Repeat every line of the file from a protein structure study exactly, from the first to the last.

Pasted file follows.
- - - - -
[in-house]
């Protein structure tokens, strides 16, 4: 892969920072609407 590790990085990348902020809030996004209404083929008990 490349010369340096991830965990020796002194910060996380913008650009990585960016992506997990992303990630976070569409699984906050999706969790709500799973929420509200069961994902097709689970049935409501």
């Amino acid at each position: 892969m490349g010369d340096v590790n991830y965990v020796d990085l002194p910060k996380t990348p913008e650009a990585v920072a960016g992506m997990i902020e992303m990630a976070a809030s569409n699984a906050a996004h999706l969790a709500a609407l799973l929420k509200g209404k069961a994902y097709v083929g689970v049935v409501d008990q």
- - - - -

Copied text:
[in-house]
């Protein structure tokens, strides 16, 4: 892969920072609407 590790990085990348902020809030996004209404083929008990 490349010369340096991830965990020796002194910060996380913008650009990585960016992506997990992303990630976070569409699984906050999706969790709500799973929420509200069961994902097709689970049935409501």
């Amino acid at each position: 892969m490349g010369d340096v590790n991830y965990v020796d990085l002194p910060k996380t990348p913008e650009a990585v920072a960016g992506m997990i902020e992303m990630a976070a809030s569409n699984a906050a996004h999706l969790a709500a609407l799973l929420k509200g209404k069961a994902y097709v083929g689970v049935v409501d008990q």